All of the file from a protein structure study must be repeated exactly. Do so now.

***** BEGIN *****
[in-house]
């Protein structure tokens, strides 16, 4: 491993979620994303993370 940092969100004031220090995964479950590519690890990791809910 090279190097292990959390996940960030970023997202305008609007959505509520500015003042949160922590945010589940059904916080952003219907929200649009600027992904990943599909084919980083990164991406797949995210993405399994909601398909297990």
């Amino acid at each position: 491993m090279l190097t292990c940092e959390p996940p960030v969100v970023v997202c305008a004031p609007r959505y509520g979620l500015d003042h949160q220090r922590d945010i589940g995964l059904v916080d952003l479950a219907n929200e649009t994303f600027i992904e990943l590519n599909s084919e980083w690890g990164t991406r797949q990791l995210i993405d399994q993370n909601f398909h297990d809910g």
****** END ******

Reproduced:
[in-house]
């Protein structure tokens, strides 16, 4: 491993979620994303993370 940092969100004031220090995964479950590519690890990791809910 090279190097292990959390996940960030970023997202305008609007959505509520500015003042949160922590945010589940059904916080952003219907929200649009600027992904990943599909084919980083990164991406797949995210993405399994909601398909297990």
């Amino acid at each position: 491993m090279l190097t292990c940092e959390p996940p960030v969100v970023v997202c305008a004031p609007r959505y509520g979620l500015d003042h949160q220090r922590d945010i589940g995964l059904v916080d952003l479950a219907n929200e649009t994303f600027i992904e990943l590519n599909s084919e980083w690890g990164t991406r797949q990791l995210i993405d399994q993370n909601f398909h297990d809910g």